Portugal is popping up a lot on the “best destination” lists these days, and it’s easy to see why.
The borders of Portugal, along the Atlantic Coast of the Iberian Peninsula, have remained almost unchanged since the middle of the 13th century. One of the oldest nations in Europe, Portugal is now a republic but once was a kingdom that grew into a powerful maritime empire. Its rich seafaring history dates all the way back to the Age of Discovery, when Prince Henry the Navigator began sponsoring voyages of exploration in 1418. These voyages included the first European contacts with the Canary Islands, the Azores, Madeira and the Cape Verde Islands. Exploration of the West African coast, first in rounding the Cape of Good Hope, and first Europeans to reach India, Japan and Brazil by sea — all accomplished by Portuguese sailors. Today, superyachts can visit Porto, Lisbon, and the southern region of the Algarve. The Mediterranean cruising season, from mid-May to mid-September, is the best time to visit Portugal.
Located along the Douro River, the historic center of Porto and the Monastery of Serra do Pilar are UNESCO World Heritage Sites. In the early 1700s, the fortified wine known as port began to be exported to England from trading posts along the banks of the Douro in Porto. Experience the mournful tunes and expressive lyrics of fado at the nightclubs of Porto. Fado singers, accompanied by a uniquely designed Portuguese guitar, represent a musical genre traced to the 1820s, when sailors and dockworkers along the waterfront began singing about the sea and life of the poor.
The second oldest European capital city, Lisbon lies along the estuary where the Tagus River meets the Atlantic Ocean. From the end of the 15th century to the beginning of the 17th century, most Portuguese expeditions departed from Lisbon, and the city became the European hub of commerce between the Far East, India, Africa and, eventually, Brazil. With profits from a monopoly on the spice trade, a royal palace, monastery, monuments and towers were built along the river, ushering in the Portuguese Renaissance.
Dramatic sandstone cliffs, golden beaches, sea caves and nature preserves, combined with tourist villas and resorts, all make this Portugal’s prime warm weather, sunny destination. The Algarve is dotted with hiking trails to hilltop villages, and lighthouses with stunning vistas of lagoons and sand dunes. Attractive fishing villages along the coastline harken back to the days before the tourism boom of the 1960s.
DID YOU KNOW …
- Portugal is one of the oldest nations in Europe, and Lisbon is believed to be four centuries older than Rome.
- Lisbon is home to the oldest operating bookstore in the world: Livraria Bertrand, located in Chiado, was founded in 1732.
- Portugal, which has the world’s largest cork oak forest, produces 46% of the world’s natural cork, and exports about 63% of the world’s supply.
- Portugal decriminalized all drugs in 2001, the first country in the world to do so. It now has some of the lowest drug usage rates in the EU.
- The maximum prison sentence in Portugal is 25 years. It was among the first countries to abolish the death penalty and life imprisonment.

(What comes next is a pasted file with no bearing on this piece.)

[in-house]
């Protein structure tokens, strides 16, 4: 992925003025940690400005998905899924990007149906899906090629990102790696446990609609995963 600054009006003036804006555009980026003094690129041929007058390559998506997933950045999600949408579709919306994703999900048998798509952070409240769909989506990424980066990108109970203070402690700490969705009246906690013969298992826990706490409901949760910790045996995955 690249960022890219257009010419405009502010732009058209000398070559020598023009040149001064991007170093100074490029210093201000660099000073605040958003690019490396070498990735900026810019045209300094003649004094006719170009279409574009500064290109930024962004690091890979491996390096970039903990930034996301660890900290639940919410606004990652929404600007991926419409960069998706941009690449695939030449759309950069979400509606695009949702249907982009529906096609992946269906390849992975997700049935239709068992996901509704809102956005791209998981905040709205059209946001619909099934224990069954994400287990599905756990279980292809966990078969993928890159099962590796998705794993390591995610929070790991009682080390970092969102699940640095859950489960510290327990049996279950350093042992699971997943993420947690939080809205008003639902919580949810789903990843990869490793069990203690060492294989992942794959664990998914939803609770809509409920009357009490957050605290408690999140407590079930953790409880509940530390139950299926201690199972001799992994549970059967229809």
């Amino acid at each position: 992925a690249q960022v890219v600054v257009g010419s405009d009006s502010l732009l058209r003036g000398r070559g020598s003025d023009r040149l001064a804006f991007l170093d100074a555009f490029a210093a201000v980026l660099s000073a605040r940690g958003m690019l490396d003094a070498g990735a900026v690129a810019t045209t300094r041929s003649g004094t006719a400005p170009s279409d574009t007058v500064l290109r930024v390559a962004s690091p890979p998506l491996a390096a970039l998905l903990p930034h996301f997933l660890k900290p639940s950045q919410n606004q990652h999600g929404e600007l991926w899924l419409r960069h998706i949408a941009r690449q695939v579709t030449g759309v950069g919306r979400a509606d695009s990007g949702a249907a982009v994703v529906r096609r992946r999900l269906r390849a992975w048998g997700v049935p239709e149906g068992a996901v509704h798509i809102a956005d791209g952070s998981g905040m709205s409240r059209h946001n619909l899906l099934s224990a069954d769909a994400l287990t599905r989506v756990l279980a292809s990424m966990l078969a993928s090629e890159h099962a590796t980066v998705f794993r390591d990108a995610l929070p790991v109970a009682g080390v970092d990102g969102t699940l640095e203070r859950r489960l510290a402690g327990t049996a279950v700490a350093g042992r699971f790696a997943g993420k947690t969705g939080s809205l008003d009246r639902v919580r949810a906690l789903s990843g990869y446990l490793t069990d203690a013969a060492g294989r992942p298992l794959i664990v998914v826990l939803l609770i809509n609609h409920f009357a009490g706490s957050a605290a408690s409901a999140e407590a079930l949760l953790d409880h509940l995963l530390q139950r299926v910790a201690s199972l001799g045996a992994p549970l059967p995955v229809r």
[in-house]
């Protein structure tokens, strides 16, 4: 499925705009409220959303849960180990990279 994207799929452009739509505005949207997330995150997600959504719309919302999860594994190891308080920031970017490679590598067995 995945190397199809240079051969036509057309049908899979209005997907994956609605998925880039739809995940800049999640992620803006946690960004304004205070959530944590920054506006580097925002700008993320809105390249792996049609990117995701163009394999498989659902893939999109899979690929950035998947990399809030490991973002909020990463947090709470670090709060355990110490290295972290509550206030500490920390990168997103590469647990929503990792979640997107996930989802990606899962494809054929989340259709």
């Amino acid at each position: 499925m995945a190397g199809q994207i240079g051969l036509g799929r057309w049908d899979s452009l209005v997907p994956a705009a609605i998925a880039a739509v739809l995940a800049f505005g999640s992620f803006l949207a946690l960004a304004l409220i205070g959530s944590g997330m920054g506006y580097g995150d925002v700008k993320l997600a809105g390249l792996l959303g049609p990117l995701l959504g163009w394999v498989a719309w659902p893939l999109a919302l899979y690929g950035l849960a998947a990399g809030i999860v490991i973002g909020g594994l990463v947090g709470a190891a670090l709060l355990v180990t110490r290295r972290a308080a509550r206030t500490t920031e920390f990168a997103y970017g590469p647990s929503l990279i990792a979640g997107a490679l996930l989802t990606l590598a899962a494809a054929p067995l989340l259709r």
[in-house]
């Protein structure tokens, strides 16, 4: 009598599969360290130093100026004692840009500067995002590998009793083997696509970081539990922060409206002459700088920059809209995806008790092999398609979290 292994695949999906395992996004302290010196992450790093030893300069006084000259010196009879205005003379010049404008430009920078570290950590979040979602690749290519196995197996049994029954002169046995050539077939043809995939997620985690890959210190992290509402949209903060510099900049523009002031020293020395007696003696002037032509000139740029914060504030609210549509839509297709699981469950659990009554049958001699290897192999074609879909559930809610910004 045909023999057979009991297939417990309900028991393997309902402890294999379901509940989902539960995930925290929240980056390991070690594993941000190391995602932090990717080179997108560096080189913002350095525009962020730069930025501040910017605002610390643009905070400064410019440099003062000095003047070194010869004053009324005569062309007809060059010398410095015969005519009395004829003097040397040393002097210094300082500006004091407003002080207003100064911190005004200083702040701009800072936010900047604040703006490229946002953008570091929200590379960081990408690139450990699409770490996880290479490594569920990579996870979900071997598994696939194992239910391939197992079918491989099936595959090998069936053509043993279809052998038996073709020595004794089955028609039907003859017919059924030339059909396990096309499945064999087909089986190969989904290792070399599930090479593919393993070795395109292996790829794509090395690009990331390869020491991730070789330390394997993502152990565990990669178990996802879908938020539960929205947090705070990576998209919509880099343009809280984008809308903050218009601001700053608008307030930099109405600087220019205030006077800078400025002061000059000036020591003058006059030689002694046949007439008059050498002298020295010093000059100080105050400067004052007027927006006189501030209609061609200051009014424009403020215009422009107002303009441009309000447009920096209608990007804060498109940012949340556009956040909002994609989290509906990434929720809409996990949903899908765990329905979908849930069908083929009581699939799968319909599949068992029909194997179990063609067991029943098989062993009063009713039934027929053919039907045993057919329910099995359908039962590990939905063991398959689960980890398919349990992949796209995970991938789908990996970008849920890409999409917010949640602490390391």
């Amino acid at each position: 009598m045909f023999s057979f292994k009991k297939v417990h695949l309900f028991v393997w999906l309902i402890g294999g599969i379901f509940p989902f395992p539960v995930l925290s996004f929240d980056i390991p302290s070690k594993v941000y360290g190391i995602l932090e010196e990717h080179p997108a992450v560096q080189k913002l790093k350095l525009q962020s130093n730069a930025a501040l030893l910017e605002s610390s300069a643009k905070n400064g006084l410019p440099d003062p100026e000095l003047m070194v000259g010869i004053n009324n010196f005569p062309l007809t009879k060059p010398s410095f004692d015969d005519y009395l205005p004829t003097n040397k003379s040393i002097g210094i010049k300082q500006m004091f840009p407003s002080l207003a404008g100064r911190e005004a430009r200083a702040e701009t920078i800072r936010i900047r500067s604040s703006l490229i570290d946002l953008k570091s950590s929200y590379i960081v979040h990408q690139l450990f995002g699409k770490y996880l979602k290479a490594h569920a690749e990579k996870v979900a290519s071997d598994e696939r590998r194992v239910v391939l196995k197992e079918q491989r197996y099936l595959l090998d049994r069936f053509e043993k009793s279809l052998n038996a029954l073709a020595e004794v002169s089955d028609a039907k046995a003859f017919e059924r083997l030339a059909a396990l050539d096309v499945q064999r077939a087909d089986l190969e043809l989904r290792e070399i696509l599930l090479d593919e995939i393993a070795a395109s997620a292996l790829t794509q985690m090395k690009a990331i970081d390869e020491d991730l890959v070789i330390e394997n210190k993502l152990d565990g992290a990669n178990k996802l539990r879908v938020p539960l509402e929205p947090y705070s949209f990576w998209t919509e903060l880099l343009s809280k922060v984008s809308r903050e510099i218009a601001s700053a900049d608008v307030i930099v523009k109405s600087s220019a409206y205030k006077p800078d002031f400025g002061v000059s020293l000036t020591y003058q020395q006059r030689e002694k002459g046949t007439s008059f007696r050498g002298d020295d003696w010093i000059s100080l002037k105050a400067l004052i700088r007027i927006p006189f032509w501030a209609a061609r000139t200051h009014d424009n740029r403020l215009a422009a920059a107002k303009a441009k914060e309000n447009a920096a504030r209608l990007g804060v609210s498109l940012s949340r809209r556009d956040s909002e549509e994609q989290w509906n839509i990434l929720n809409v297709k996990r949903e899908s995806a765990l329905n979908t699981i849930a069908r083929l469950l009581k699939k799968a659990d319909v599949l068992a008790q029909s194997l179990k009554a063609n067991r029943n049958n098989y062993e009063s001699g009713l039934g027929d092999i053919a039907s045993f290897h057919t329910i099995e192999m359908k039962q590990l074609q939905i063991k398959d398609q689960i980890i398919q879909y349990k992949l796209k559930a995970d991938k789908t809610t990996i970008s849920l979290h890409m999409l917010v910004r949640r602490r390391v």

- Portugal currently has one of the lowest crime rates in the world and was ranked No. 6 in the 2022 Global Peace Index of the world’s safest countries. Oh, and speaking of crime, it’s illegal to pee in the ocean in Portugal. Don’t believe us? Look it up!
Port of Entry Marinas
Marina Porto Atlantico
+351 229 964 895
Dockage up to 115 feet (35m) LOA
Entry basin depth: 13 feet (4m)
Yacht basin depth: 11.5 feet (3.5m)
Marina de Cascais
+351 214 824 800
Dockage up to 148 feet (45m) LOA
Maximum beam: 33 feet (10m)
Marina de Portimao
+351 282 400 680
Dockage up to 164 feet (50m) LOA
Entry depth: 28 feet (8.5m)
Quay depth: 13 feet (4m)
Upon arrival and check-in at the port of entry marina, the marina staff will contact the local immigration department, who will clear in the crew and guests either aboard the yacht or at the marina office.
Portugal is part of the Schengen Area, a bloc of 27 European countries that allow free movement of people between each country. Therefore, passport holders from any of these countries do not need a visa to visit Portugal if they are staying less than three months.
Citizens from the U.K., Ireland, Canada, New Zealand, Australia, the U.S., Israel, Japan, and Singapore can stay in Portugal for up to 90 days in any six-month period without a visa. Non-Schengen European countries and some Latin American nations share the same privilege.
However, passport holders from a number of countries, including South Africa, India, Pakistan, Nepal, and Turkey, need a visa to visit Portugal.
For further details, click here to consult Portugal’s official government immigration website.
As far as customs clearance is concerned, if the yacht is planning a typical transient stay at the marina, there will be no need for the local customs department to be involved upon arrival. However, if the yacht is planning a haul-out due to emergency repairs while at the marina, the customs department may get involved to make sure there are no VAT issues related to an extended stay while repairs are being completed. The general rule of thumb is that if customs has any questions, they will contact the yacht upon arrival.
For further details, click here to consult Portugal’s official government customs website.